CHAPTER 1 LESSON 1
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The Bible is God's revelation of Himself to man. It is inspired by the Holy Spirit and was written for us in two main divisions. The first contains thirty-nine books and is called the Old Testament. The second has twenty-seven books and is known as the New Testament. The term testament means covenant or agreement. The death and Resurrection of Jesus Christ brought the old covenant to an end and began the new agreement. He is the focal point of all history. Hebrews 1:1-2 states that God has spoken to us in these last days by His Son.
Studying this chapter, you will learn about the events between the Old Testament and the New Testament. You will see how the way was prepared for the coming of the Messiah and the spreading of the good news of the Gospel to the ends of the earth. A look at the political and religious situation will set the scene for the events that are shared in the Gospels, Acts, the Epistles, and Revelation. After you examine the inter-Testamental period, you will learn how the four Gospels were written. You will see how they relate to one another and to the rest of the New Testament. You will also realize that Acts, the Epistles, and Revelation are really rooted in the facts which the Gospels record.
As you study the sequence of events in the New Testament, you will understand that the Bible is a living organism. Every part is vitally connected with every other part. The Holy Spirit, Who is the Author, made sure of this. The central subject of the whole Bible is the Lord Jesus Christ. Learning the names of the books of the New Testament, and how they fit into the time sequence, will give you a better grasp of the events of the first century. Studying about the authors will help you to appreciate the fact that God used ordinary men to pen the greatest Book the World has ever known. You will become aware that the Lord made sure that we would have a reliable written record so that we could believe in the Lord Jesus Christ and find abundant life in Him.
The last book of the Old Testament is Malachi. Between Malachi and the first book of the New Testament, Matthew, 400 years of history elapsed. The period between Malachi and Matthew has been called the inter-Testamental period, and also The Silent Years. The term silent is used because no words from any prophets of God were recorded as Scripture during this period. In Malachi 4:4-6 the prophet had warned the people that the next main event from God would be a ministry similar to that of Elijah. This prophecy was fulfilled at the beginning of the New Testament period in the person of John the Baptist (Matthew 11:7-15; 17:9-13).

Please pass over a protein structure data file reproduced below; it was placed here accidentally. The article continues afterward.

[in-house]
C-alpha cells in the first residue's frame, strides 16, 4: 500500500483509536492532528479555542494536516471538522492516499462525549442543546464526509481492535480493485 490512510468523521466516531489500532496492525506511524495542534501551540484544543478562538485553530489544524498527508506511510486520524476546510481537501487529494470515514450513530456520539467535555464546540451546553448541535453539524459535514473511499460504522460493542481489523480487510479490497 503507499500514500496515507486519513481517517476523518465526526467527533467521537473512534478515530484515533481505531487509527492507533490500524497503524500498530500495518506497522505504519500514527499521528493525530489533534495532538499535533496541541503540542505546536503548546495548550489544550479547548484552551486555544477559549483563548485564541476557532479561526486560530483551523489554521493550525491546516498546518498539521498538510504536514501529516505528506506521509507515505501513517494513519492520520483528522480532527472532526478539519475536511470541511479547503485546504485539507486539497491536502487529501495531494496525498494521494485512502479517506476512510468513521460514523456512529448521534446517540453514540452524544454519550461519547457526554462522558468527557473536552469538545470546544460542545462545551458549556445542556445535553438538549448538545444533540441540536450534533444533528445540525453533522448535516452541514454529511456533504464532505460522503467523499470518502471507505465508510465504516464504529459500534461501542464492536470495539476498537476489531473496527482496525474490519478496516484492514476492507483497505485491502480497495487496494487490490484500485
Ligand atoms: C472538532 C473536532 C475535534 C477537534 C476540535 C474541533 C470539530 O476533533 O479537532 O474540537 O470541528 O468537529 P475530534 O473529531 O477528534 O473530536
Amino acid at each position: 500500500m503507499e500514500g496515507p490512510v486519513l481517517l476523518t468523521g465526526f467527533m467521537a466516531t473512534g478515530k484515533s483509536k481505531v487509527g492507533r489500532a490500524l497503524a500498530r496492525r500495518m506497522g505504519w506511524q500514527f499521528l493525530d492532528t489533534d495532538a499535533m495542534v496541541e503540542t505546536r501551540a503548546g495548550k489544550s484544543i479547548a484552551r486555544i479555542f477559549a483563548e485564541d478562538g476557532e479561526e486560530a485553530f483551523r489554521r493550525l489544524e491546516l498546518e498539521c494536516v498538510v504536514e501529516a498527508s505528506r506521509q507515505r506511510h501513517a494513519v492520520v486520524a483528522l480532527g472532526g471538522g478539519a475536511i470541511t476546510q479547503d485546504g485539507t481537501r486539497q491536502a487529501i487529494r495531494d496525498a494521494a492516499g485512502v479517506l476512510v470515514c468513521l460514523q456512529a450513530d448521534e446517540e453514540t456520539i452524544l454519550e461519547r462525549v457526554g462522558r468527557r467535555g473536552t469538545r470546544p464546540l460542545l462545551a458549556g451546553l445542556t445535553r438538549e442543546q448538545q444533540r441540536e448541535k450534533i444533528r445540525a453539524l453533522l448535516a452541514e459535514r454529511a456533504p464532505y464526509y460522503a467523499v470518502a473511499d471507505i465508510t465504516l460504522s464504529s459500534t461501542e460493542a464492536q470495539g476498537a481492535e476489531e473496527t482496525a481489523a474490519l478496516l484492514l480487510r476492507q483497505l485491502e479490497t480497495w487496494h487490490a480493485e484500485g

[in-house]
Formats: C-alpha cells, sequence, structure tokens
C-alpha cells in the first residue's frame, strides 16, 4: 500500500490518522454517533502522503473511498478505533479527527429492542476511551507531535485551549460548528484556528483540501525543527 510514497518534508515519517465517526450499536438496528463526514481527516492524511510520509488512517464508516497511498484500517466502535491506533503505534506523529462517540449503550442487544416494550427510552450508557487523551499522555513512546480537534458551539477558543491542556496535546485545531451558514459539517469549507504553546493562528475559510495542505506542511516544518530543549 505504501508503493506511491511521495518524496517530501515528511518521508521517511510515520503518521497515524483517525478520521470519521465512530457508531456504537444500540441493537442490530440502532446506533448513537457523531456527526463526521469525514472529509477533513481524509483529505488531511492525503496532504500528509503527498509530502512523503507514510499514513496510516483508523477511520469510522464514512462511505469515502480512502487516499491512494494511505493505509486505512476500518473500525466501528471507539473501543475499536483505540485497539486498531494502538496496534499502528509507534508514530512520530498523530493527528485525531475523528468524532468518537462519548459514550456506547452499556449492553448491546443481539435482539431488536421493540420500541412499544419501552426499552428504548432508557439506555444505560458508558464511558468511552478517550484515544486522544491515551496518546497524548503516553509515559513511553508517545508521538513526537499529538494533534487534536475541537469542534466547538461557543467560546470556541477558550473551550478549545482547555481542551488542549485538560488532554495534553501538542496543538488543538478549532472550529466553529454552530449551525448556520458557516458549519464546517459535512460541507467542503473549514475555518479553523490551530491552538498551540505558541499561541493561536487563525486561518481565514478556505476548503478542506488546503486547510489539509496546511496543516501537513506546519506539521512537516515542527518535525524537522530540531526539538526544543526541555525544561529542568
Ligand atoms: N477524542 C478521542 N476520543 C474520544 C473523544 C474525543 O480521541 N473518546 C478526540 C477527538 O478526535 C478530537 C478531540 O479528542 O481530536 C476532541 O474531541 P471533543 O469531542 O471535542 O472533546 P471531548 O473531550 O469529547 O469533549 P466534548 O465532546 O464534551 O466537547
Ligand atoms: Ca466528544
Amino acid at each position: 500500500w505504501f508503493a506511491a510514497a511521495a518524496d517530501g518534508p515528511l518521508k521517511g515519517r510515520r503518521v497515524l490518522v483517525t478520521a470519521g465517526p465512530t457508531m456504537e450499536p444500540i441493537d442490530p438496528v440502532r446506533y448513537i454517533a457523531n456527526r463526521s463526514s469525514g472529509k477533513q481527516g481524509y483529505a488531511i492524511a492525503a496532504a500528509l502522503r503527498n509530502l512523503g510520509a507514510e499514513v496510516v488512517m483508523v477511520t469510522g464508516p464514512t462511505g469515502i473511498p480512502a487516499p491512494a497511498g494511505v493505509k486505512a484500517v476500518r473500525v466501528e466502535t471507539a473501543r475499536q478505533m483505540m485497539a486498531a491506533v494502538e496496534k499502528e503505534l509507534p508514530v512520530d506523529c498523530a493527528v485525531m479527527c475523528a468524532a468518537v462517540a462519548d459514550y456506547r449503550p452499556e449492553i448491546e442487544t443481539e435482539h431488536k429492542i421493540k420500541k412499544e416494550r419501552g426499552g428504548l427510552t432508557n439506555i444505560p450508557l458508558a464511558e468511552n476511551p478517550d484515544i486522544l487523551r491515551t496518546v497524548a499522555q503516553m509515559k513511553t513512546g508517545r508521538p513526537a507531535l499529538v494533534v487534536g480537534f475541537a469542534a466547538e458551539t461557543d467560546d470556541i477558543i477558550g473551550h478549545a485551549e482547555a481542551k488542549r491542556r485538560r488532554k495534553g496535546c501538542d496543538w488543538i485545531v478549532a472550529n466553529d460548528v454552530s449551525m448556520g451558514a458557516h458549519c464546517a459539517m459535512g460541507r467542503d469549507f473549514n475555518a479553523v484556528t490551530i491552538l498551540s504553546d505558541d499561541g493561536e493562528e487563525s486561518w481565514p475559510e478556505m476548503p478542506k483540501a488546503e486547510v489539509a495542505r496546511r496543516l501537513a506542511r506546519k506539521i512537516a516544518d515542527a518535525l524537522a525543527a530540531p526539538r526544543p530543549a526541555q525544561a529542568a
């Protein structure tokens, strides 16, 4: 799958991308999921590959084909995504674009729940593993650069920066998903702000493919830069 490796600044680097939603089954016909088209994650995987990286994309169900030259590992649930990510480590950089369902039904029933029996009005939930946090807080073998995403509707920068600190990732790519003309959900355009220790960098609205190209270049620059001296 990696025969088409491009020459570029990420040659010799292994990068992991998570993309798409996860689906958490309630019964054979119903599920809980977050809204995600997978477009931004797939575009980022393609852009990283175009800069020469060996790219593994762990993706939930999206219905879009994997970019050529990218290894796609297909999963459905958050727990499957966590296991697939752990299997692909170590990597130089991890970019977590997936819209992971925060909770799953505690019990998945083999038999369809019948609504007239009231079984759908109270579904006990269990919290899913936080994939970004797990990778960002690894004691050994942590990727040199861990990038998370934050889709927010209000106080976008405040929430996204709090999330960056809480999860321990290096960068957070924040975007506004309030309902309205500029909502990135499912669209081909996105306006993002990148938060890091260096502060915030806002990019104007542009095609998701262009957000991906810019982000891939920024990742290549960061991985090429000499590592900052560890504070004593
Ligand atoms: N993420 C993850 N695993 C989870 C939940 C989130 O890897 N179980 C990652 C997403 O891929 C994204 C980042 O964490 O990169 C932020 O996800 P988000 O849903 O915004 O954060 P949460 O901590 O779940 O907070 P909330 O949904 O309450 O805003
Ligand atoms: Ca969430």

The various empires that came into power during the inter-Testamental period had a great
effect on the
Jews. Each new empire gained or fought for control of
Study these words to enhance your learning success in this section.
Containing or pertaining
To surrender or give up
To condemn strongly as evil.
To profane or treat as not sacred.
1. The last book of the Old Testament is _________, and ______________is the first book of the New Testament.
2. Between the books of Malachi and Matthew, _______________ years of history elapsed, ___________ period.
3. The period of the "Silent Years" is also called the ___________ period.
4. John the Baptist had a ministry similar to that of __________ .
5. Each major empire and power fought for control of the land of a ___________, where the b. ___________
6. The three main empires in the silent period were the: a. ___________, b. ___________, and c. _______.
7. Other periods in between included the a. ________________ , b ________________, and c. ___________________.
8. The three main religious groups in Jesus' day were the: a. _______, b. _______, and c. _______.
VARIOUS EMPIRES AND PERIODS
Egypt- 323-204 B.C.,
Maccabeans- 165-63 B.C. (Jewish independence)
approximately 539 to 334
B.C. The Jewish people had just come out of the Babylonian captivity under
which they had been taken captive to the
Grecian Empire followed the
When Alexander approached
priests and in full dress, he begged for mercy on behalf of
The priests told Alexander about Old Testament prophecies concerning him (Daniel 8:5, 21). Afterwards, Alexander showed the Jews favor. He used them in his army and granted them equal rights with Greeks as first citizens in his cities. The influence of Alexander upon many of the Jews caused them to become Grecian or Hellenistic in attitude. This attitude met with opposition from the conservative nationalistic Jews.